Keep in mind that organic mulch can actually provide an ideal environment for the growth of weeds. You can break up seedlings with a rake or hand pull plants. A hand-held burner is not recommended, as you may accidentally set fire to nearby materials.

If you get lots of sun in your yard, you might want to use the sun’s power to keep weeds away. If you cover problem areas with plastic sheeting, you can increase temperatures enough so that the weeds cannot grow. Solarization requires no chemicals and works best during the hottest months of the year. Generally, between four to six weeks is adequate to get the temperature high enough to be effective, although two months may be required to neutralize summer weeds.

Applying Preventative Herbicides

Preventative measures tend to be more effective to serve as a barrier to control crabgrass and have less of an impact on your turfgrass than post-emergent treatments. One of the challenges with weed control is that you need to know which type of invader you are dealing with to craft an appropriate treatment strategy. While many weeds look the same, crabgrass is a grassy weed, characterized by long, thin leaves and parallel veins that extend the entire length of the leaf. Broadleaf weeds, on the other hand, have branching veins with wider leaves.

Since crabgrass seeds can stay viable in your soil for three years, control efforts should focus on preventing the weed from setting seed. Applying pre-emergents are especially important in yards that have had crabgrass infestations in the past. Fall is the time when crabgrass and other summer weeds produce large numbers of seeds. Winter weeds, on the other hand, set seed at the end of spring and the beginning of summer.

If you apply pre-emergent weed control products before crabgrass germinates or post-emergent products after germination, you can control this weed in your turf and your beds. When it comes to weed control, knowing when to use an herbicide is almost as important as which treatment solution you use. Usually, the best time period for these types of treatments is between March 15th and April 1st. You’ll want to be careful about using these products in vegetable gardens.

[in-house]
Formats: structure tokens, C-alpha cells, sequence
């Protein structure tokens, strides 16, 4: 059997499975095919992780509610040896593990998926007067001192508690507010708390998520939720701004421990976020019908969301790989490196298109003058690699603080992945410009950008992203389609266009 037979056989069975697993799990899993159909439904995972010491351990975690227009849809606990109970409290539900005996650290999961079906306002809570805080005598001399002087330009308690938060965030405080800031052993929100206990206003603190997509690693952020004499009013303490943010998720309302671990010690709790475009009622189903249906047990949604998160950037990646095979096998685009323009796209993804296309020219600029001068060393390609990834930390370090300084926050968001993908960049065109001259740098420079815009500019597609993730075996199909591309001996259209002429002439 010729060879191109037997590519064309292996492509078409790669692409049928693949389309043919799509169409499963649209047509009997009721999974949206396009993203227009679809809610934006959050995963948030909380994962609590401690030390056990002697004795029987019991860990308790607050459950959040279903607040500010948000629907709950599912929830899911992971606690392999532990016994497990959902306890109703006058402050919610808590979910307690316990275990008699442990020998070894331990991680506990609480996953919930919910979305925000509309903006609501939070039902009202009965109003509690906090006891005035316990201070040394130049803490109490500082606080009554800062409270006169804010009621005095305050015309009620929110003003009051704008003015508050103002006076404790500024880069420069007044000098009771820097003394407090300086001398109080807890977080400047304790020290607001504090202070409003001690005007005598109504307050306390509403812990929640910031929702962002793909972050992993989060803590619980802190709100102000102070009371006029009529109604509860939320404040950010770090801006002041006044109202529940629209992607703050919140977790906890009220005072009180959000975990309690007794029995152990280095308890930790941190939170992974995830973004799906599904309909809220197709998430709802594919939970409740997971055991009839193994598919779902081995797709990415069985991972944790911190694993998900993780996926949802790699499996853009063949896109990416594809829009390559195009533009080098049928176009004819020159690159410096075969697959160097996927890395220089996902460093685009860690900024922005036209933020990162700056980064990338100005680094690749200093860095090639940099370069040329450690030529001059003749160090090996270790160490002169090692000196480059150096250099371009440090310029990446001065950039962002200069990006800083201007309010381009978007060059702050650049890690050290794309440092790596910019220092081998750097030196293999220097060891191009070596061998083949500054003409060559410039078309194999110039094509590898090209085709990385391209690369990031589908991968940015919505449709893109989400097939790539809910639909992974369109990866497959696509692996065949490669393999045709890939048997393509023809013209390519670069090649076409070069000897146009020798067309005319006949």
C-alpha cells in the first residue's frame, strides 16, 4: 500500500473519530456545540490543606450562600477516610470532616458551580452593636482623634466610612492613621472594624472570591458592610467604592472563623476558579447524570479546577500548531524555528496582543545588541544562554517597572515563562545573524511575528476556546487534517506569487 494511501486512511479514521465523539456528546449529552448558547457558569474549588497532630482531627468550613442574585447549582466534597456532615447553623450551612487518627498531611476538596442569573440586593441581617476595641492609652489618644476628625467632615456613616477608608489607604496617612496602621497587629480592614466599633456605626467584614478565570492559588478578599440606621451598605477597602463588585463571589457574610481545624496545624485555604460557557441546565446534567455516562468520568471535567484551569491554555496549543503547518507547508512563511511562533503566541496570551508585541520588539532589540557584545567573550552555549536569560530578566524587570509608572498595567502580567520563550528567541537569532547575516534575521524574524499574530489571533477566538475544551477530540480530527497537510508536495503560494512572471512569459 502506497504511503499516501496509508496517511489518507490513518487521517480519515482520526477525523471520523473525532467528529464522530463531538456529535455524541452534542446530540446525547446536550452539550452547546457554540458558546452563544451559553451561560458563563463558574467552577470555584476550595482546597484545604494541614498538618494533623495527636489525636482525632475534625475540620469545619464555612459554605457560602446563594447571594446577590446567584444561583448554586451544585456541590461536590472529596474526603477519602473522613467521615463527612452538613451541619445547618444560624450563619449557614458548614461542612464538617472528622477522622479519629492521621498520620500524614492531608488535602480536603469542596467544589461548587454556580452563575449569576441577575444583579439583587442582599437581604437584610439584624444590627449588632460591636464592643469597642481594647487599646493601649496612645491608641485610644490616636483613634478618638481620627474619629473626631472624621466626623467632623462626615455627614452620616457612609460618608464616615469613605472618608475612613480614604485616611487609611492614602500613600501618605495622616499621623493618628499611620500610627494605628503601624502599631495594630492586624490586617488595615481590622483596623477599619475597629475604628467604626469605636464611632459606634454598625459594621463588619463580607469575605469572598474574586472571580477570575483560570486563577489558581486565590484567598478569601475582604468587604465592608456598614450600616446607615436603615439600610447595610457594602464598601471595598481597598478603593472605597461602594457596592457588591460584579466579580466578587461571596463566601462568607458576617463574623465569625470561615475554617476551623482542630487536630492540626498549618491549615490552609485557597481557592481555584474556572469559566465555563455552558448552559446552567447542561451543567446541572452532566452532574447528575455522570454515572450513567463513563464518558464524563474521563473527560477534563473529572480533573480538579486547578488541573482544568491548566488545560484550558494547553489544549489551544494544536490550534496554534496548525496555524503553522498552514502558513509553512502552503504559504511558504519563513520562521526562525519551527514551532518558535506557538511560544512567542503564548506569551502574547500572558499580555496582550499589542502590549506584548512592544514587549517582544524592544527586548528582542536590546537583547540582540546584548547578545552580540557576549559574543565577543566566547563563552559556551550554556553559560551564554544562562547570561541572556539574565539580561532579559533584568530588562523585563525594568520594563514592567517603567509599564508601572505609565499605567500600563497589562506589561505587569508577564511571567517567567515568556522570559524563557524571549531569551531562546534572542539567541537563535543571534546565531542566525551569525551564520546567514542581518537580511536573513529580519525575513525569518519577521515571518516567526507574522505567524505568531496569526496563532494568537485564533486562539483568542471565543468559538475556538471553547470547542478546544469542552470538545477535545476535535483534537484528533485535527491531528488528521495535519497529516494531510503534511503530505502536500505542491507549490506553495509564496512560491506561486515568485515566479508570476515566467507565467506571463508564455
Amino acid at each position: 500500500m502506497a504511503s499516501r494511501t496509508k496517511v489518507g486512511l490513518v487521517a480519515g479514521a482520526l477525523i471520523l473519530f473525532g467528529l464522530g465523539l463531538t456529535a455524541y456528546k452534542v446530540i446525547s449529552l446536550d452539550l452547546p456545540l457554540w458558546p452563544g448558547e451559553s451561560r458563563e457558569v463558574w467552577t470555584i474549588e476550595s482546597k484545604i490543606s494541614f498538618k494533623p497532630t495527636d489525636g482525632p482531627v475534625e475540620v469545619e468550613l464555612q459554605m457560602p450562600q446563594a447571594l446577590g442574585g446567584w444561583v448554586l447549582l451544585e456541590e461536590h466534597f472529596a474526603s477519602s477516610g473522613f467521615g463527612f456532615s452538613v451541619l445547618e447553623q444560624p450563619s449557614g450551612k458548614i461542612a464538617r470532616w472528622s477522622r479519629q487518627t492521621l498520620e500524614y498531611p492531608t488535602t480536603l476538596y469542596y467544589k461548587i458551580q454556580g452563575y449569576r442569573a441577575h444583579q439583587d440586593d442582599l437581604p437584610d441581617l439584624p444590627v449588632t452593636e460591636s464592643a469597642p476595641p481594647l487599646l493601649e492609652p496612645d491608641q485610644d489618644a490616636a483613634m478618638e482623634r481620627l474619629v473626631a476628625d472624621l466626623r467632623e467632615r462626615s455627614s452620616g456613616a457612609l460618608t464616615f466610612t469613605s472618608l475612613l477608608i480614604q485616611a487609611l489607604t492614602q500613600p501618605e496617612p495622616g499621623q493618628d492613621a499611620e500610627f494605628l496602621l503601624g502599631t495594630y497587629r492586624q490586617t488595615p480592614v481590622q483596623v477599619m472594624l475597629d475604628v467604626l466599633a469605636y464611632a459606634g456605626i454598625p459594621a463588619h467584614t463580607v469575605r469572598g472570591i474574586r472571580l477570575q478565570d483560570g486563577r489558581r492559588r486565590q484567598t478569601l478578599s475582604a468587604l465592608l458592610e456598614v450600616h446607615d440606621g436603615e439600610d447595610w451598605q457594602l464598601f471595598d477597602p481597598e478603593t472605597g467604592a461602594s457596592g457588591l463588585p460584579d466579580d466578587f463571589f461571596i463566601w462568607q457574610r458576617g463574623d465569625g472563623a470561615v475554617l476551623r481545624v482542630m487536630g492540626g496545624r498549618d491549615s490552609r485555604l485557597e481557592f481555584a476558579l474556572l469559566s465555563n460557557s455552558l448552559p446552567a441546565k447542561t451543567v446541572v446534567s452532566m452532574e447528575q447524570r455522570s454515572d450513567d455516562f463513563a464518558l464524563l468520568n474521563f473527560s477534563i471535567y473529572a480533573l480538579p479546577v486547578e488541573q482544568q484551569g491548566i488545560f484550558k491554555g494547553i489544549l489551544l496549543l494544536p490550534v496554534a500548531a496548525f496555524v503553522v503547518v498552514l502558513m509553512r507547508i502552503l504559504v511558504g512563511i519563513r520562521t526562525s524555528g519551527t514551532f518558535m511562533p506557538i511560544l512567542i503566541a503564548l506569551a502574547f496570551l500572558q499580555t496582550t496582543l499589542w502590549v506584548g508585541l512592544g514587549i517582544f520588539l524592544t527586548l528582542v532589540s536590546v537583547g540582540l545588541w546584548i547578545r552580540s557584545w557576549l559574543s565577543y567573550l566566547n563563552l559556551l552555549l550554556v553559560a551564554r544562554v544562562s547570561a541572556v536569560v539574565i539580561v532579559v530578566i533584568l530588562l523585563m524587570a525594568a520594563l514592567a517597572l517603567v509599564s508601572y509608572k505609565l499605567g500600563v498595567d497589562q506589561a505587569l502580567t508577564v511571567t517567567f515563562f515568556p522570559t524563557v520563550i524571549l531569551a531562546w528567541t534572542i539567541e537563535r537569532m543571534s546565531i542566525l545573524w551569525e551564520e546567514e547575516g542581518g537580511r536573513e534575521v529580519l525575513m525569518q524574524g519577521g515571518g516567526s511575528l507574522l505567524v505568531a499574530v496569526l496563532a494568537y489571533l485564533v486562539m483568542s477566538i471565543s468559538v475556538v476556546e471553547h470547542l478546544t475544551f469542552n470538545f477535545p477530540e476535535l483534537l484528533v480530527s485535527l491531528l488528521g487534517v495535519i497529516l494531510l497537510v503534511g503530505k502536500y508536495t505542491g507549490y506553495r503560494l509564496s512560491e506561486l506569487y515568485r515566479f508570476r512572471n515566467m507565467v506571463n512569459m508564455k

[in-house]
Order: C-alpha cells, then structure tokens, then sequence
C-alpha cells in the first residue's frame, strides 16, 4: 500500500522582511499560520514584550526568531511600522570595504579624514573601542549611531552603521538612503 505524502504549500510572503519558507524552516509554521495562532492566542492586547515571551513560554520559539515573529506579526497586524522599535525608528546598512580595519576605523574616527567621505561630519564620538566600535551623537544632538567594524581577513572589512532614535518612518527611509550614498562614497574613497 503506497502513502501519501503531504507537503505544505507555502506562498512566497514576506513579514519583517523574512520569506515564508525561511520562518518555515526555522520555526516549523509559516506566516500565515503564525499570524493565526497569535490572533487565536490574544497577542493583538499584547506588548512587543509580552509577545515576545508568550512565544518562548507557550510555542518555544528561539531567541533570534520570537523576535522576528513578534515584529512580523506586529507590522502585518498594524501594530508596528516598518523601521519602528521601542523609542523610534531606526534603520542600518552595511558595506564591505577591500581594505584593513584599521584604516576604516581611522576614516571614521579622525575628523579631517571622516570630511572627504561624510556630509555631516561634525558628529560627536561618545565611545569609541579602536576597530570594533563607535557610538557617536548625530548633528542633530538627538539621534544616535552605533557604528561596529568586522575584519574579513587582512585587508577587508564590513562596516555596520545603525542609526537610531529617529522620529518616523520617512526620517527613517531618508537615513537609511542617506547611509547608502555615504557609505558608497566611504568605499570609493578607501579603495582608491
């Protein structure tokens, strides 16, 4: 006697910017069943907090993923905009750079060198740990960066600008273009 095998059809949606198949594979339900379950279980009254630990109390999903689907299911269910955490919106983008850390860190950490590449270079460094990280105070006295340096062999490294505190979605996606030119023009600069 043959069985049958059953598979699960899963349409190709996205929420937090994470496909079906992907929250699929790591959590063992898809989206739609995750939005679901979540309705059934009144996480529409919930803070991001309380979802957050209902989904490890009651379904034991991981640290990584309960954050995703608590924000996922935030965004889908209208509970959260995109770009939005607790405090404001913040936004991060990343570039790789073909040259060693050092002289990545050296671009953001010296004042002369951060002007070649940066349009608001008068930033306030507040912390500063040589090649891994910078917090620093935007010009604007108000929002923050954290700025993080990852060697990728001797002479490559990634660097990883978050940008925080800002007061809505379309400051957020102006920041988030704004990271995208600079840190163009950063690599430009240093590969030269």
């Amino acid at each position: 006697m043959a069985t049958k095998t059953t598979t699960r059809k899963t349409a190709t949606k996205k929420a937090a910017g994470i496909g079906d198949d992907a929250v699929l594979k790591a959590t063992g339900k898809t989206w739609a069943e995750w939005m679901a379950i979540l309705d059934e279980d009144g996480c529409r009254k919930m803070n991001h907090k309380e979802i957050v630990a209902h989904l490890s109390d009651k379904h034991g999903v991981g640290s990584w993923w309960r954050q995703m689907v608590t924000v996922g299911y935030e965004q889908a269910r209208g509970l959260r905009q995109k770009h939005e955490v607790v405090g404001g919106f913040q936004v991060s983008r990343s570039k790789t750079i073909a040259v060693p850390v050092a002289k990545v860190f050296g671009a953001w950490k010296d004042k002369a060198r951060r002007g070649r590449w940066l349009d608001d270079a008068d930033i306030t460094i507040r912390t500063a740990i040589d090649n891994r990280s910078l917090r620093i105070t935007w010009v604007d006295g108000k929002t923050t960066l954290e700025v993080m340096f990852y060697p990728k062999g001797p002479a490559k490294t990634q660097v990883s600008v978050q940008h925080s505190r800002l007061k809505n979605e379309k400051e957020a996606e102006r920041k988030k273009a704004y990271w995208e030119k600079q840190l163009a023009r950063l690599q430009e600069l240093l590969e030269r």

As with any type of product, read the directions carefully, choose a treatment that is designed for your grass type and follow all the instructions. There are a host of factors that dictate how effective your efforts will be, including the timing of your treatments, turf preparation, coverage, the amount you apply, the impact of rain showers immediately after application and follow-up treatments. Your best bet for this preventative weed control is to have a trusted lawn company treat your lawn when, where and how your landscape needs it.

ABC Can Keep Your Yard Weed-Free

Weeds are stubborn plants which can quickly take over your outdoor areas and take away from all the time and effort you put into maintaining a beautiful landscape. A preventative approach is most effective to control crabgrass and other summer annual weeds. ABC Home & Commercial Services is a locally-owned business that has been helping Texas homeowners keep their yards looking great for generations. Our lawn specialists can determine the type of weeds growing on your lawn and implement an effective treatment plan to keep these invaders from becoming established. Our specialists know just when and how to mow different grass types, when to fertilize new grass and how to protect your turf from extreme temperatures, pest invasions and disease. With ABC’s help, you can keep your grass and plants healthy and thriving year-round.

Amberlee Warner

Amberlee Warner is the Lawn Division Director and is responsible for Lawn, Landscaping, Holiday Lighting, and Irrigation Services for ABC Dallas, Fort Worth, and Tyler branches. Amberlee is a licensed irrigator and has over 25 years of experience in the lawn industry. She holds a Bachelor's degree in Horticulture from Texas A&M University. In her spare time, she likes to garden, snow/water ski, and spend time with her daughters.